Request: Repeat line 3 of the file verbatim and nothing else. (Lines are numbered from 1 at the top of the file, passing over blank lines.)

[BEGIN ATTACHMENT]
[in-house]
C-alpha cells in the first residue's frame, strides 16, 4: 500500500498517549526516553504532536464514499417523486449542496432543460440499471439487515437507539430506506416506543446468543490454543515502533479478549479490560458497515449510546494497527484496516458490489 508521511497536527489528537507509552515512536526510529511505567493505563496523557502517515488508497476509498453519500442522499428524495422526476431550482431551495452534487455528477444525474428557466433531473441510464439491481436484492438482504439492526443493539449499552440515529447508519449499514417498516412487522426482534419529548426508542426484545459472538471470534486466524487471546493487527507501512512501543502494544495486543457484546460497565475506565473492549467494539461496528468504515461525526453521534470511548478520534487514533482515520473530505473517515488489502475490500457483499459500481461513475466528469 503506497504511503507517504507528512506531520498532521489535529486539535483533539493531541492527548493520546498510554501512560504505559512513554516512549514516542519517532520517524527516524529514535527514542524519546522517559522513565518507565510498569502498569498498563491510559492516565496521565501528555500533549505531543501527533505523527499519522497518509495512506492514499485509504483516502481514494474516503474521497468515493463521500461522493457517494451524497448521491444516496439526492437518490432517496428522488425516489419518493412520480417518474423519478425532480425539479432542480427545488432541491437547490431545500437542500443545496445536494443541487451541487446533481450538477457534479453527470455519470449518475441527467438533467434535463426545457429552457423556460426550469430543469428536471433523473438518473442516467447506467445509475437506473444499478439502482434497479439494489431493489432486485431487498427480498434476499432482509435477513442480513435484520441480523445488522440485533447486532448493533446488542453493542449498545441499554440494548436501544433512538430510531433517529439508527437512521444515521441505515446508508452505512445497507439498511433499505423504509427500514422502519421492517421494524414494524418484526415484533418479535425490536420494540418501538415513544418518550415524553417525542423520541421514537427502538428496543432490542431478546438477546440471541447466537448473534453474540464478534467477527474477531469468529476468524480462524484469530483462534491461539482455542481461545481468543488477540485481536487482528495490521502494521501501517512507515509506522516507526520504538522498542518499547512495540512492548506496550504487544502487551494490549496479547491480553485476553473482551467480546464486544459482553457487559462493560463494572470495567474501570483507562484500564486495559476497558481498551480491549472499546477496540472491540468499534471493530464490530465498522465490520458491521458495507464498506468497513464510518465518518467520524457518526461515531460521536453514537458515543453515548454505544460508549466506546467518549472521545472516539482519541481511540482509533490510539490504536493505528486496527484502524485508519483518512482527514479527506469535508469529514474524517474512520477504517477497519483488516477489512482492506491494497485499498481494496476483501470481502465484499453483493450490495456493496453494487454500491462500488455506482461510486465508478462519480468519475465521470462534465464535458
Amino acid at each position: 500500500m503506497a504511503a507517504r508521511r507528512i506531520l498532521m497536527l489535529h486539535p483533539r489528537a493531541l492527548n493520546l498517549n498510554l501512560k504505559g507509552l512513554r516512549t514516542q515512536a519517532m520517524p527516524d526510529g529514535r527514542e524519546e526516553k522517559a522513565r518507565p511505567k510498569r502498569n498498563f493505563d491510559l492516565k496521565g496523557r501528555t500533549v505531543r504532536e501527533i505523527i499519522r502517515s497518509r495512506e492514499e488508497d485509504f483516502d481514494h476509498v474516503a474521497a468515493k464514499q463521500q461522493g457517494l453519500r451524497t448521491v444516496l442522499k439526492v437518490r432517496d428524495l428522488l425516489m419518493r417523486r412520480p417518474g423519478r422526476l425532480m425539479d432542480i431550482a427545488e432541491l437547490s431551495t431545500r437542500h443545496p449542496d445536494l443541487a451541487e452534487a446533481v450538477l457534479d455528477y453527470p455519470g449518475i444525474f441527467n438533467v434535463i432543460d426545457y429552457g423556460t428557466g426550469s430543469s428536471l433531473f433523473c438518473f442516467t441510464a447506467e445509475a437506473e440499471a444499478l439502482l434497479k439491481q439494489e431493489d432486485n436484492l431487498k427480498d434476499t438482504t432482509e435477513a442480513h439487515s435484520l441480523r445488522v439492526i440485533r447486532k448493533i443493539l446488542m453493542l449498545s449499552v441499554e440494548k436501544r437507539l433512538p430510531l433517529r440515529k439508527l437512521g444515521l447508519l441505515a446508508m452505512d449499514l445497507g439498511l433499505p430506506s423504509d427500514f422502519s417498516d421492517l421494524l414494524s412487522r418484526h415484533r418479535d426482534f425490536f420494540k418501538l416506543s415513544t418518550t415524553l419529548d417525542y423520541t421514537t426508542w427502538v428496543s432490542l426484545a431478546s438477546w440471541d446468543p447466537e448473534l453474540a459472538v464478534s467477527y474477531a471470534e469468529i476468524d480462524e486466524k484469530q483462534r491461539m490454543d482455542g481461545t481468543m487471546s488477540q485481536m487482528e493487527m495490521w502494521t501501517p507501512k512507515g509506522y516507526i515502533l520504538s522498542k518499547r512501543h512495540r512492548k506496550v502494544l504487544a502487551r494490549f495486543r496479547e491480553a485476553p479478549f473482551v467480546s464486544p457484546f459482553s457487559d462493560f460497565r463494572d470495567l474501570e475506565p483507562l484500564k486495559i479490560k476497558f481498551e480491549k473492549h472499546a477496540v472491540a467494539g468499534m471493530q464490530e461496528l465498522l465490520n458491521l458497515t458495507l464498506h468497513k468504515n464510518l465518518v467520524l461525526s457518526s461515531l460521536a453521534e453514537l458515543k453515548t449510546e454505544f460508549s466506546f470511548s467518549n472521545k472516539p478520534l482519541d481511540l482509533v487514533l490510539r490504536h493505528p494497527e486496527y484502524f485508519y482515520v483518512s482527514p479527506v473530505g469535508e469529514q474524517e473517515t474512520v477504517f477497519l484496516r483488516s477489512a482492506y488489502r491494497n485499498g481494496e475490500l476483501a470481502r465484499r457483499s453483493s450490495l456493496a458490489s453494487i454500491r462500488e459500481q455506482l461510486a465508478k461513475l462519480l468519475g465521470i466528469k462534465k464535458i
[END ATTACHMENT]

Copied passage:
Amino acid at each position: 500500500m503506497a504511503a507517504r508521511r507528512i506531520l498532521m497536527l489535529h486539535p483533539r489528537a493531541l492527548n493520546l498517549n498510554l501512560k504505559g507509552l512513554r516512549t514516542q515512536a519517532m520517524p527516524d526510529g529514535r527514542e524519546e526516553k522517559a522513565r518507565p511505567k510498569r502498569n498498563f493505563d491510559l492516565k496521565g496523557r501528555t500533549v505531543r504532536e501527533i505523527i499519522r502517515s497518509r495512506e492514499e488508497d485509504f483516502d481514494h476509498v474516503a474521497a468515493k464514499q463521500q461522493g457517494l453519500r451524497t448521491v444516496l442522499k439526492v437518490r432517496d428524495l428522488l425516489m419518493r417523486r412520480p417518474g423519478r422526476l425532480m425539479d432542480i431550482a427545488e432541491l437547490s431551495t431545500r437542500h443545496p449542496d445536494l443541487a451541487e452534487a446533481v450538477l457534479d455528477y453527470p455519470g449518475i444525474f441527467n438533467v434535463i432543460d426545457y429552457g423556460t428557466g426550469s430543469s428536471l433531473f433523473c438518473f442516467t441510464a447506467e445509475a437506473e440499471a444499478l439502482l434497479k439491481q439494489e431493489d432486485n436484492l431487498k427480498d434476499t438482504t432482509e435477513a442480513h439487515s435484520l441480523r445488522v439492526i440485533r447486532k448493533i443493539l446488542m453493542l449498545s449499552v441499554e440494548k436501544r437507539l433512538p430510531l433517529r440515529k439508527l437512521g444515521l447508519l441505515a446508508m452505512d449499514l445497507g439498511l433499505p430506506s423504509d427500514f422502519s417498516d421492517l421494524l414494524s412487522r418484526h415484533r418479535d426482534f425490536f420494540k418501538l416506543s415513544t418518550t415524553l419529548d417525542y423520541t421514537t426508542w427502538v428496543s432490542l426484545a431478546s438477546w440471541d446468543p447466537e448473534l453474540a459472538v464478534s467477527y474477531a471470534e469468529i476468524d480462524e486466524k484469530q483462534r491461539m490454543d482455542g481461545t481468543m487471546s488477540q485481536m487482528e493487527m495490521w502494521t501501517p507501512k512507515g509506522y516507526i515502533l520504538s522498542k518499547r512501543h512495540r512492548k506496550v502494544l504487544a502487551r494490549f495486543r496479547e491480553a485476553p479478549f473482551v467480546s464486544p457484546f459482553s457487559d462493560f460497565r463494572d470495567l474501570e475506565p483507562l484500564k486495559i479490560k476497558f481498551e480491549k473492549h472499546a477496540v472491540a467494539g468499534m471493530q464490530e461496528l465498522l465490520n458491521l458497515t458495507l464498506h468497513k468504515n464510518l465518518v467520524l461525526s457518526s461515531l460521536a453521534e453514537l458515543k453515548t449510546e454505544f460508549s466506546f470511548s467518549n472521545k472516539p478520534l482519541d481511540l482509533v487514533l490510539r490504536h493505528p494497527e486496527y484502524f485508519y482515520v483518512s482527514p479527506v473530505g469535508e469529514q474524517e473517515t474512520v477504517f477497519l484496516r483488516s477489512a482492506y488489502r491494497n485499498g481494496e475490500l476483501a470481502r465484499r457483499s453483493s450490495l456493496a458490489s453494487i454500491r462500488e459500481q455506482l461510486a465508478k461513475l462519480l468519475g465521470i466528469k462534465k464535458i